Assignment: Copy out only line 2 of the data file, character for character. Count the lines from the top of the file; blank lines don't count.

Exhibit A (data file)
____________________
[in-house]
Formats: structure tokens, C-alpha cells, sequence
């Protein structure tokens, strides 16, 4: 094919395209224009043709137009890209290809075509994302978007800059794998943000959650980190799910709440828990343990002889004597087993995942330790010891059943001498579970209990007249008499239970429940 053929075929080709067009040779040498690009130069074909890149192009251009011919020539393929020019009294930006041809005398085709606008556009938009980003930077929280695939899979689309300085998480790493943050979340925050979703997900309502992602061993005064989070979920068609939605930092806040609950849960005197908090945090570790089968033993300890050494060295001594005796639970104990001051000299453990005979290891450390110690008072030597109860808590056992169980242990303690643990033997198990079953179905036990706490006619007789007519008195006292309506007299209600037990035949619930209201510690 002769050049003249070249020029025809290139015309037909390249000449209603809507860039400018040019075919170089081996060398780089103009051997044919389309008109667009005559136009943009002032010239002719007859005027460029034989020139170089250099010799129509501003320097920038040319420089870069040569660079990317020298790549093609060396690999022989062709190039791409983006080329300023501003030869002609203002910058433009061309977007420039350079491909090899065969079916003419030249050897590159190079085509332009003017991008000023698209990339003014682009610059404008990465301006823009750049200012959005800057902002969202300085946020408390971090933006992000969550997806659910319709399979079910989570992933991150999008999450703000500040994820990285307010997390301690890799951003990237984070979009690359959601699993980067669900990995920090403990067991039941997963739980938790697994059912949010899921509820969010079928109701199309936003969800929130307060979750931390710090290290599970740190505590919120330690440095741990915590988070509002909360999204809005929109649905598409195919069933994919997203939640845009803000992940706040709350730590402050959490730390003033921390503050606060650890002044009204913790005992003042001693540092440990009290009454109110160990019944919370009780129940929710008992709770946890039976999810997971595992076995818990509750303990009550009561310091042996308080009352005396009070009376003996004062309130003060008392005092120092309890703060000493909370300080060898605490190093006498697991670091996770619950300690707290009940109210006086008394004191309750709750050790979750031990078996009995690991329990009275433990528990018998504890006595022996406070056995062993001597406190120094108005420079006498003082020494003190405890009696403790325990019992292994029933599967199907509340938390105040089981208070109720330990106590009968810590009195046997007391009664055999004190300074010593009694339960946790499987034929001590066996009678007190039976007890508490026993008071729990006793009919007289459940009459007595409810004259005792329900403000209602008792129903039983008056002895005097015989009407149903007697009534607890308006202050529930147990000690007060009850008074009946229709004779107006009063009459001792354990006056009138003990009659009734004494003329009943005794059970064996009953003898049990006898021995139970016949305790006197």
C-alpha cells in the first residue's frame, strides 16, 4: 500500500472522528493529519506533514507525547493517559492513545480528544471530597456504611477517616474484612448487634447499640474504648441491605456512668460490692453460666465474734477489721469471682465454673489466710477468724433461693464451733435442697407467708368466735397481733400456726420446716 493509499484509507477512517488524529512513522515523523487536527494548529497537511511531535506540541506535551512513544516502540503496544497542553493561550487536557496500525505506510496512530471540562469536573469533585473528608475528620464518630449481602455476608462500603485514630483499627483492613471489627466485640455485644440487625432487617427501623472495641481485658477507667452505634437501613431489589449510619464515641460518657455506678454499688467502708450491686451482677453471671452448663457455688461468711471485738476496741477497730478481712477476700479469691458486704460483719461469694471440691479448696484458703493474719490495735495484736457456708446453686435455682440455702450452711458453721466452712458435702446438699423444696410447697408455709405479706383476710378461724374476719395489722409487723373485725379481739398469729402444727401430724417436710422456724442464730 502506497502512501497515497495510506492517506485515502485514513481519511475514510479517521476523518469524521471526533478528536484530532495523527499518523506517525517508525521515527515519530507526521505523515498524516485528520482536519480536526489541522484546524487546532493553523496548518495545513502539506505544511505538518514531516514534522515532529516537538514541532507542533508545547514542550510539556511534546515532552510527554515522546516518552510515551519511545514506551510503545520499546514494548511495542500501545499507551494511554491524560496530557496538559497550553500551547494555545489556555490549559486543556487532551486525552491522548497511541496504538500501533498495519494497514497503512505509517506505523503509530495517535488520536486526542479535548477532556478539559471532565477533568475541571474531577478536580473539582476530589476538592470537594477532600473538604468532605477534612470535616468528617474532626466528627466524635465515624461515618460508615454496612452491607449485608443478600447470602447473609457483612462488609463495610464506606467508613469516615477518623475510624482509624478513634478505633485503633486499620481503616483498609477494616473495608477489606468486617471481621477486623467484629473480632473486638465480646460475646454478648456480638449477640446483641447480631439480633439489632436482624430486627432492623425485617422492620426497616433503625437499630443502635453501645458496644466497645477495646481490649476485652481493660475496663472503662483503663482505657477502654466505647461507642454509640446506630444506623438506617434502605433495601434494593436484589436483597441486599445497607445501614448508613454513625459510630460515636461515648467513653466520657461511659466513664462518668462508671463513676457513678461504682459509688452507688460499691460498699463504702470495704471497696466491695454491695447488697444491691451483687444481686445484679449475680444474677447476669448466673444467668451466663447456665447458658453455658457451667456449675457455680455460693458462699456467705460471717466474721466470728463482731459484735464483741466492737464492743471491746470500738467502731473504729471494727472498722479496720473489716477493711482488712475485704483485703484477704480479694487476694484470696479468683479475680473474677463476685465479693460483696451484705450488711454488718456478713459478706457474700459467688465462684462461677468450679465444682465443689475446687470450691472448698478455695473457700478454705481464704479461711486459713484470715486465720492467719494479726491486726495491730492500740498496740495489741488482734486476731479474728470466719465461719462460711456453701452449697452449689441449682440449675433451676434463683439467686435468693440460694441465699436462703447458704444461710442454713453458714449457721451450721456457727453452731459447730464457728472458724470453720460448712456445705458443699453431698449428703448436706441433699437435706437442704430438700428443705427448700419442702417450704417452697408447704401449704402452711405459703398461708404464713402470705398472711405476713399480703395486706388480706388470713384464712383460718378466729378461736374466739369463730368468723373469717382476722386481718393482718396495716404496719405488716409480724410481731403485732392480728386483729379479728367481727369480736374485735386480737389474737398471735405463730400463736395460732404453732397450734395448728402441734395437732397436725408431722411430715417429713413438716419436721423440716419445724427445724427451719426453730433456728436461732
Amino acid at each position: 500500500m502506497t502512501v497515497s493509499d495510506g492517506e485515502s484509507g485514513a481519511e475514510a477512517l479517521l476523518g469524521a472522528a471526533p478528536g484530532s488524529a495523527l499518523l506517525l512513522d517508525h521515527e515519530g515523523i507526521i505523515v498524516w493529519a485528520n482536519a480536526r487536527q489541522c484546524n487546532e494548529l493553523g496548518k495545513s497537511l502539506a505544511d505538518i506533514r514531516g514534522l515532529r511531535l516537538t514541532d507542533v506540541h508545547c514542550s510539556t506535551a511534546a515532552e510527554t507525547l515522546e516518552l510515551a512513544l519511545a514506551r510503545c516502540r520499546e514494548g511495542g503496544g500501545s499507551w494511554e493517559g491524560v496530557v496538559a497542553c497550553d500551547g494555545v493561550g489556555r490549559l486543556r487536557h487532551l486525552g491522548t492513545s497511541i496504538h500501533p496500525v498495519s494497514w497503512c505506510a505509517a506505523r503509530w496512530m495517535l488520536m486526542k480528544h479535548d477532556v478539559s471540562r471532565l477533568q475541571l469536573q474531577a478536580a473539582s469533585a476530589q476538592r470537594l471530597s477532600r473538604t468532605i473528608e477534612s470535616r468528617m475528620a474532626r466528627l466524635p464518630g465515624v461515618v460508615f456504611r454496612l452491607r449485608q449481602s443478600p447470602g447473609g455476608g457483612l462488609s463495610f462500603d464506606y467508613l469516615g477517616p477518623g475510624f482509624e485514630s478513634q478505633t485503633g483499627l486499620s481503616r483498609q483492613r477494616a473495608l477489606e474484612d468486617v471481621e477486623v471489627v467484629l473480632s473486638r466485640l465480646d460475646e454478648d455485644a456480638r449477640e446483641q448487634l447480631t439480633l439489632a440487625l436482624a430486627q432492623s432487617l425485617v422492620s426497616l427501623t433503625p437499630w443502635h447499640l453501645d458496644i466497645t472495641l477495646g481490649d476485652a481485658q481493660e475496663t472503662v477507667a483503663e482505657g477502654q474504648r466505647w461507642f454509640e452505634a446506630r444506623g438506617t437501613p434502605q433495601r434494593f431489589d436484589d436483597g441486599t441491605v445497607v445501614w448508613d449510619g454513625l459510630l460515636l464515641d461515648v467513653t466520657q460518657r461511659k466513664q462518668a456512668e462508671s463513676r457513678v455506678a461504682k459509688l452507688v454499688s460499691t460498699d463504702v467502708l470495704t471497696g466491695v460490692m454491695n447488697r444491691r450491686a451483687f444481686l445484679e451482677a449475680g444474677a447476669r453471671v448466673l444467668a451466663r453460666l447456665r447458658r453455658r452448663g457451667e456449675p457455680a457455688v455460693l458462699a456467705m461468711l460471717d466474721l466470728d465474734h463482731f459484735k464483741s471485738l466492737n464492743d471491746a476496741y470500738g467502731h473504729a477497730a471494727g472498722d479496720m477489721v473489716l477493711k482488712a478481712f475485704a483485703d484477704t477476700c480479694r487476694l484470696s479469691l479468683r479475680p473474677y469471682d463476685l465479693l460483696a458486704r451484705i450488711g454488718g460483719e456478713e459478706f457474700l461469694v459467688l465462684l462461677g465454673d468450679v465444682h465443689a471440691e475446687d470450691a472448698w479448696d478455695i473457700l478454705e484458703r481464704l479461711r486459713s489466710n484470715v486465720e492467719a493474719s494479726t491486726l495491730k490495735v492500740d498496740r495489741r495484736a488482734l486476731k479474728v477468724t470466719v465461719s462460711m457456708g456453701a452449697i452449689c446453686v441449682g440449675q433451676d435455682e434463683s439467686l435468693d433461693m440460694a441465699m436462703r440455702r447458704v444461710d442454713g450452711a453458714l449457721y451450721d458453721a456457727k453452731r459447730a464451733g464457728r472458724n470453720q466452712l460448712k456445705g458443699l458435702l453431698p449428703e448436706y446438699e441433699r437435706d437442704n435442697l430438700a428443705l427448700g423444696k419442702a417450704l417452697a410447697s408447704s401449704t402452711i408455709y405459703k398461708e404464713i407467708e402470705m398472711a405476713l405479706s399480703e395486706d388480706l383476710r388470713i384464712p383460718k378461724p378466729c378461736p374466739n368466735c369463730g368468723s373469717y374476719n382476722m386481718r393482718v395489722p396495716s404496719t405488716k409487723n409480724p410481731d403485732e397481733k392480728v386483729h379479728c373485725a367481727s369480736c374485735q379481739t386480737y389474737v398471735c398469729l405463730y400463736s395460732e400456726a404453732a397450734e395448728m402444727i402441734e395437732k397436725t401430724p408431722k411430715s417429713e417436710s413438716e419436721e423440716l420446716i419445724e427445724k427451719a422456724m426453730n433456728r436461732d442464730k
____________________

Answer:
Formats: structure tokens, C-alpha cells, sequence